Texas Bacterial Source Tracking Program

Bacterial source tracking (BST) is a valuable tool that can identify, and also rule-out, significant sources of E. coli pollution in a watershed. Using DNA fingerprints and bacterial markers, fecal pollution sources are identified by comparing E. coli DNA to those in a statewide library of known sources. Identifying and assessing sources of these bacteria is critical to properly determining risk to water recreation, developing effective watershed restoration strategies such as watershed protection plans (WPPs) and total maximum daily loads (TMDLs), and efficiently targeting management measures.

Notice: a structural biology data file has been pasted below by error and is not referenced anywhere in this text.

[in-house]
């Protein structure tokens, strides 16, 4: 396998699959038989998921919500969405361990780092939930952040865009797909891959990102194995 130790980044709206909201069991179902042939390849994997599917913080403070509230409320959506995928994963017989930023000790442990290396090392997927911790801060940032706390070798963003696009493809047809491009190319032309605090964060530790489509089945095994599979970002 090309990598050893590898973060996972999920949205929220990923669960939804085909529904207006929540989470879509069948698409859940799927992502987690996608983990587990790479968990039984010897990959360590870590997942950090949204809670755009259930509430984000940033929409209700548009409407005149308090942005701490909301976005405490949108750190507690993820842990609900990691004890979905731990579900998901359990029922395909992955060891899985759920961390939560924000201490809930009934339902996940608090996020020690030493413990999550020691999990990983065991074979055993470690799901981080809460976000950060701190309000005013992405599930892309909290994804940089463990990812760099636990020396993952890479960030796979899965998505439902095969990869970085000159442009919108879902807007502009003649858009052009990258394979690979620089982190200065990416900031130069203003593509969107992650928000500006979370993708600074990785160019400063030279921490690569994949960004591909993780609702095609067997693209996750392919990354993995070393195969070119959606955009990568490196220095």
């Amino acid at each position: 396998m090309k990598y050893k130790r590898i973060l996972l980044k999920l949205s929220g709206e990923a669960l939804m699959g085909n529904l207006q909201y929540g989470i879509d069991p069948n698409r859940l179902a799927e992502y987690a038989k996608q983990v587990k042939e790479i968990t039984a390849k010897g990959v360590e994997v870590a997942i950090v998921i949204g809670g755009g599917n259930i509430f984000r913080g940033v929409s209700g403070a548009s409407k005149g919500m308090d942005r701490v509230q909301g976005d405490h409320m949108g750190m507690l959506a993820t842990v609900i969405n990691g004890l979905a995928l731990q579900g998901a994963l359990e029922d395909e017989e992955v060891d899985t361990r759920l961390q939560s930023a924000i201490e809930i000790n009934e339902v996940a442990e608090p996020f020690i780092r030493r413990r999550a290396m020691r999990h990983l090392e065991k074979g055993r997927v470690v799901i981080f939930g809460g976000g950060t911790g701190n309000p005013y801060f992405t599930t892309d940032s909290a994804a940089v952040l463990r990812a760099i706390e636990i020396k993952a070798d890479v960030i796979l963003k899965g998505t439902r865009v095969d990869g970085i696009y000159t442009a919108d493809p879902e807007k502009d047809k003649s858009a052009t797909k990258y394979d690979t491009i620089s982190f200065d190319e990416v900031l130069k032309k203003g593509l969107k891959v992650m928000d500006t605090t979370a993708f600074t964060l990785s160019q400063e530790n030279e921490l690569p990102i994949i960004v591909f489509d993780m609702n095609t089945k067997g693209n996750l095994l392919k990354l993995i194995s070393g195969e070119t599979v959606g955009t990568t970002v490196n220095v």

Bacterial source tracking can:
  • Identify primary sources of E. coli
  • Illustrate the relative abundance of E. coli from identified sources
  • Determine the presence or absence of major watershed sources
  • Inform watershed management decisions
  • Allow resources to be used wisely and focused where pollutant reductions are needed most
Our BST program can provide:
  • Timely results
  • Thorough quality assurance and control standards
  • Easy to understand presentation and interpretation of results

Lucas Gregory
lfgregory@ag.tamu.edu

Dr. Lucas Gregory currently serves as a senior research scientist and quality assurance officer for TWRI.

Terry Gentry
Texas AgriLife Research, Department of Soil and Crop Sciences
tgentry@ag.tamu.edu

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      Funding provided by the Texas State Soil and Water Conservation Board through State Nonpoint Source Grant Program.